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Guatemalans fight for clean water vs Canadian mining operation

Photo by @NISGUA_Guate

About 50 peasant farmers have set up a roadblock to stop all mine-related traffic on a highway that leads to the Vancouver-based Tahoe Resources Escobal silver-gold-lead-zinc mine, which is located about 40 kilometres south-east of Guatemala City. The roadblock has been held continuously since June 7 (staying in place even after a police tear gas attack on the encampment on June 22).

The Network in Solidarity with the People of Guatemala (NISGUA) notes, “For more than five years, communities surrounding Tahoe Resources’ Escobal mine in southeastern Guatemala have opposed the project operating in their territories. Through 18 community and municipal referenda, multiple legal actions, and different sits-ins, encampments, and protests, impacted communities continue to show that Tahoe Resources has no social license for its project. Most recently, residents of the municipality of Casillas and surrounding municipalities began a demonstration along the main road of Casillas – 15 kilometers from the Escobal mine.”

The Guardian reports, “The deep mine, which was acquired by Canadian company Tahoe Resources in 2010, is thought to hold the third biggest silver deposit in the world. But it is situated in the middle of Guatemala’s southern agricultural heartlands where thousands of families live off the land. Tahoe was granted a 25-year licence to exploit a 20 sq km area in San Rafael las Flores – almost a quarter of the municipality’s territory – in April 2013 despite numerous community votes against the mine. Its environmental impact study (EIA) was flawed and should not have been approved, according to independent experts, whose assessment Tahoe rejects.”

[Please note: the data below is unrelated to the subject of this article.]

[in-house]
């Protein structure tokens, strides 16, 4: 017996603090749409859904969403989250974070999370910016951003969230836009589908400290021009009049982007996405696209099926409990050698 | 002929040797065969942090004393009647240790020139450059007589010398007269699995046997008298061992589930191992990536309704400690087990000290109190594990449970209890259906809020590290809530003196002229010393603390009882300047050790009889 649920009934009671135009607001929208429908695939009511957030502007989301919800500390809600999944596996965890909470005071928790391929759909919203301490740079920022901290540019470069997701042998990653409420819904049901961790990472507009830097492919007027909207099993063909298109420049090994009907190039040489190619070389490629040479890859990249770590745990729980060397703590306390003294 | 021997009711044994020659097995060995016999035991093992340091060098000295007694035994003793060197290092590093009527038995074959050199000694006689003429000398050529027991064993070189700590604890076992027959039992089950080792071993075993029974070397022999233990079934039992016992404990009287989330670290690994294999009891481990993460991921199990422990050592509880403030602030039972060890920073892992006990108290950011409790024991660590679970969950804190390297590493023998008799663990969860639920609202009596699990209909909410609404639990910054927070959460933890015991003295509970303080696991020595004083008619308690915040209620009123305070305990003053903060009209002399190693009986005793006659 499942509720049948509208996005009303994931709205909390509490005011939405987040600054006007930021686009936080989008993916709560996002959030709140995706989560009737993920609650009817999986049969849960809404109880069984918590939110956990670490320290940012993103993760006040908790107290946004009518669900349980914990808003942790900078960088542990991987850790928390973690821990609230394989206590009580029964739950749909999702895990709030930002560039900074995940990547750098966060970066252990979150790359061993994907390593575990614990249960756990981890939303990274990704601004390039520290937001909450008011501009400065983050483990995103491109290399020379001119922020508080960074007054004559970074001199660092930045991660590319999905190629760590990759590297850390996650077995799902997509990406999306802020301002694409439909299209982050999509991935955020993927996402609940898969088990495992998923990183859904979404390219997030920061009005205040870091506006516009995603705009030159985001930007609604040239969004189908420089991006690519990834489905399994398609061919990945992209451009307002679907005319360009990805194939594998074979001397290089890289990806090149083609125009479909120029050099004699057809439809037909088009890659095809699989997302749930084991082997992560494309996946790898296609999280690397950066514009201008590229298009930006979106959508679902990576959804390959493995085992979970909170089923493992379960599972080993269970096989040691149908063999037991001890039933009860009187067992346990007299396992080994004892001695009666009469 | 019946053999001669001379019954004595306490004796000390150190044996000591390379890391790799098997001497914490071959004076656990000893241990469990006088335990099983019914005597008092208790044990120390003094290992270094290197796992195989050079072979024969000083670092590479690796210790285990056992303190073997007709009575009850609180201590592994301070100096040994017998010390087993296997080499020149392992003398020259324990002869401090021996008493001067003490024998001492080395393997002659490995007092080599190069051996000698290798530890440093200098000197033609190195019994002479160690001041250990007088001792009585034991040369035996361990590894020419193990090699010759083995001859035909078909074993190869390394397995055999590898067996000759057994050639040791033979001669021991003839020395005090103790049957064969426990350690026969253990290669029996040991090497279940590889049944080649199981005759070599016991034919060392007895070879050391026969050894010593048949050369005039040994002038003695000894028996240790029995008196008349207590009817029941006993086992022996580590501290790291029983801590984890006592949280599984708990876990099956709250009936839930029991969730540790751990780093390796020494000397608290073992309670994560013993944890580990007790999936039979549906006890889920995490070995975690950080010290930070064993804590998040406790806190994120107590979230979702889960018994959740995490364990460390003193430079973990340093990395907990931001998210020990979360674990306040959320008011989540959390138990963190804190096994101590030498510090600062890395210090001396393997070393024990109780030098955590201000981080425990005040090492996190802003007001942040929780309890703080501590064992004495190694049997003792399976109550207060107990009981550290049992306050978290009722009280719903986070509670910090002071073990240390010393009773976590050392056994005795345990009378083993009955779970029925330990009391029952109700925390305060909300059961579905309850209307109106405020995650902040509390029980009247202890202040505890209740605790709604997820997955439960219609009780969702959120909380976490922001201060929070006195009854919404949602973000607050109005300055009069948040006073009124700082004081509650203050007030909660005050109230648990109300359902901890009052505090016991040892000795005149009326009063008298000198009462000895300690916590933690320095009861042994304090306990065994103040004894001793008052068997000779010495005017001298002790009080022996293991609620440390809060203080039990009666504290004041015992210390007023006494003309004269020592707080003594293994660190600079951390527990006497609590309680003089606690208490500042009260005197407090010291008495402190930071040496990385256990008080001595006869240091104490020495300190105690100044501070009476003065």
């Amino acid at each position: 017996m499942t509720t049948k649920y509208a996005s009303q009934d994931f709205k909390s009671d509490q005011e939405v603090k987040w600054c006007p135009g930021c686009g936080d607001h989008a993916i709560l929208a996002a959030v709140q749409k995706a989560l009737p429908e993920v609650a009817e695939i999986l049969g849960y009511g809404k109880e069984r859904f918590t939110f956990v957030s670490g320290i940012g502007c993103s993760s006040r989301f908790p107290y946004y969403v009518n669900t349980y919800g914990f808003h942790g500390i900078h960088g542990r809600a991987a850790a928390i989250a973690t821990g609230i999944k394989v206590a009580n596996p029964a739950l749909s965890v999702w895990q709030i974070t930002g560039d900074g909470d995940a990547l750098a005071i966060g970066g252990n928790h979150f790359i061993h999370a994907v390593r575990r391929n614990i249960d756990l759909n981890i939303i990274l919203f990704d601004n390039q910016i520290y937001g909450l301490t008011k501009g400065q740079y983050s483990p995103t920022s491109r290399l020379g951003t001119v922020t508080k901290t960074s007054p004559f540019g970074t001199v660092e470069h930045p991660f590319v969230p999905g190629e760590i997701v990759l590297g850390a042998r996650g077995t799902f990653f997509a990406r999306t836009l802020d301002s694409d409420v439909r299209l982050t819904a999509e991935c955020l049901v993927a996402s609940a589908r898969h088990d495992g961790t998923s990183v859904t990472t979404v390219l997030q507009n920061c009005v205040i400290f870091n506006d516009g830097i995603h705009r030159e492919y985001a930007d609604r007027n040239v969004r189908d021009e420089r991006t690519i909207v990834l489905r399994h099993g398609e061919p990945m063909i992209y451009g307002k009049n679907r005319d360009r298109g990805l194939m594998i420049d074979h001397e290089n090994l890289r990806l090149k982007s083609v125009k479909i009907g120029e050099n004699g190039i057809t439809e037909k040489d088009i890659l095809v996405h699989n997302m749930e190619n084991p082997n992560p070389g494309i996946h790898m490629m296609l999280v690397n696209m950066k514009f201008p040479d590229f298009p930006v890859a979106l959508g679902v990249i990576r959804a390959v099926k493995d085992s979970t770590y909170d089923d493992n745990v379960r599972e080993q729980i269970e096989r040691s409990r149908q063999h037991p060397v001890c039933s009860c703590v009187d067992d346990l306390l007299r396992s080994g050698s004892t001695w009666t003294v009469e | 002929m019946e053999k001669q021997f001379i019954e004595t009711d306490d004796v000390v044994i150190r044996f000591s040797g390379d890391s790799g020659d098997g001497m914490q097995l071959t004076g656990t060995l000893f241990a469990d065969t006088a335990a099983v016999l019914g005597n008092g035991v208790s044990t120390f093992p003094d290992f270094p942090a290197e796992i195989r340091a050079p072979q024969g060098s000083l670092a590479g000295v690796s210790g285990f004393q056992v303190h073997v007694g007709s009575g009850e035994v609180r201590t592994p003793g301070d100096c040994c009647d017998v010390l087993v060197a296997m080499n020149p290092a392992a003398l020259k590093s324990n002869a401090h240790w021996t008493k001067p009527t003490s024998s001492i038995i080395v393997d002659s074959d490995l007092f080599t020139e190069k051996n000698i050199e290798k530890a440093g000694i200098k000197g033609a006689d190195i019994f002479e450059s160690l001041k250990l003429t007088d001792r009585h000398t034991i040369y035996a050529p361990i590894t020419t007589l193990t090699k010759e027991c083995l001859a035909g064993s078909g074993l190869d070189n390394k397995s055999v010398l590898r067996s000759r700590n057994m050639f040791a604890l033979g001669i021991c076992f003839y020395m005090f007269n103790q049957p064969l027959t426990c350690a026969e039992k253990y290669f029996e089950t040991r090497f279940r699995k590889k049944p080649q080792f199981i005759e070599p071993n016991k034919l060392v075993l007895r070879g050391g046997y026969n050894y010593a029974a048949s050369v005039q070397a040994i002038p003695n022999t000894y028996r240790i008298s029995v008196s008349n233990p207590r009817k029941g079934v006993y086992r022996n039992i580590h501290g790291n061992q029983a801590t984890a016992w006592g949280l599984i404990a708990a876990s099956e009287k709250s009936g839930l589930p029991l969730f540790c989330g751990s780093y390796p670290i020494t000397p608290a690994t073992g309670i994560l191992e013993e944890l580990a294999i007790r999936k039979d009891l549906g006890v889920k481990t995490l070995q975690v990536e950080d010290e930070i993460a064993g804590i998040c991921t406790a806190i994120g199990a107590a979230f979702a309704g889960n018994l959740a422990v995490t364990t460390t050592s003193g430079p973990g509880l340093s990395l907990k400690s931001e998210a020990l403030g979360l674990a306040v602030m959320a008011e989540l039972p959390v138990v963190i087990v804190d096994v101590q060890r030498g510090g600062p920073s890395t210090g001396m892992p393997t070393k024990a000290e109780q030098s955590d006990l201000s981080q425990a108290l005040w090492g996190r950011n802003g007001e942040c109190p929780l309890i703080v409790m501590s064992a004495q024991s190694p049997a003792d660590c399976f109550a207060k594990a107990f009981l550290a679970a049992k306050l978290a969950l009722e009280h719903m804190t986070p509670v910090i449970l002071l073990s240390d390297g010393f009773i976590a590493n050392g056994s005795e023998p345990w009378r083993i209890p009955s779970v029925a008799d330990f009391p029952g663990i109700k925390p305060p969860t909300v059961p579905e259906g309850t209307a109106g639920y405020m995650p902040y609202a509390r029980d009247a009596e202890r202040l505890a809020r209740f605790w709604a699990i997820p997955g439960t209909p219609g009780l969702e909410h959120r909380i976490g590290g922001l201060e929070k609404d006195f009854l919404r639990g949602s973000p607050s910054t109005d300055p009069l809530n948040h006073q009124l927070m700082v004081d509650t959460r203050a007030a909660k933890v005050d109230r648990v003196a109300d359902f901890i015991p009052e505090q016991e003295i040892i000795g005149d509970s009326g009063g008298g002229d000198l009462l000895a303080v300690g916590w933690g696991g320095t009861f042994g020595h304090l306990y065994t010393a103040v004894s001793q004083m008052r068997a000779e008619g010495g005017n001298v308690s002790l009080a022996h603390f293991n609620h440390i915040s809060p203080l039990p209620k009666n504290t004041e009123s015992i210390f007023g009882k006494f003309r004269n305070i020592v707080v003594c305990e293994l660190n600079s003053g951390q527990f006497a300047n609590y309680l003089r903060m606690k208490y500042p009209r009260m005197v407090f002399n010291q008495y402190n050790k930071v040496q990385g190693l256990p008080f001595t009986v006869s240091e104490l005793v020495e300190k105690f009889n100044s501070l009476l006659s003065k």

The article notes, “Days after the Escobal license was granted, seven protesters were shot outside the mine. …Efforts to pursue the man accused of ordering the guards to open fire have been shambolic. Alberto Rotondo, then head of security who was fired by Tahoe soon after the event, was detained trying to flee Guatemala in 2013. He was held under house arrest but escaped with the help of his police guards and fled to Peru where he is awaiting extradition. …[Furthermore], the government declared a state of siege around the mine and deployed troops armed with arrest warrants for anti-mining activists. No charges were ever proven, but dozens were detained arbitrarily for months, demoralising the movement.”

And it highlights, “Water is at the heart of the opposition to Escobal. Several locals told the Guardian that water sources were polluted and shortages increasingly common, even during rainy season. Locals fear that Escobal is part of a much larger project that includes numerous concessions across several farming regions – also dependent on clean plentiful water.”

On July 5, Guatemala’s Supreme Court of Justice confirmed a preliminary three-month suspension of the licence for the Escobal mine until a suit over lack of consultation with Indigenous peoples against the Ministry of Energy and Mines is reolved. On August 25, the Guatemalan Constitutional Court upheld the lower court’s ruling on the suspension (meaning the mine will be closed even longer). Reuters has reported, “Tahoe said the constitutional court’s hearing on the ‘definitive’ constitutional claim is scheduled for Aug. 28, and a ruling is expected ‘several months’ afterwards.”

The full Guardian article can be read here. Further information from Mining Watch Canada can be found here.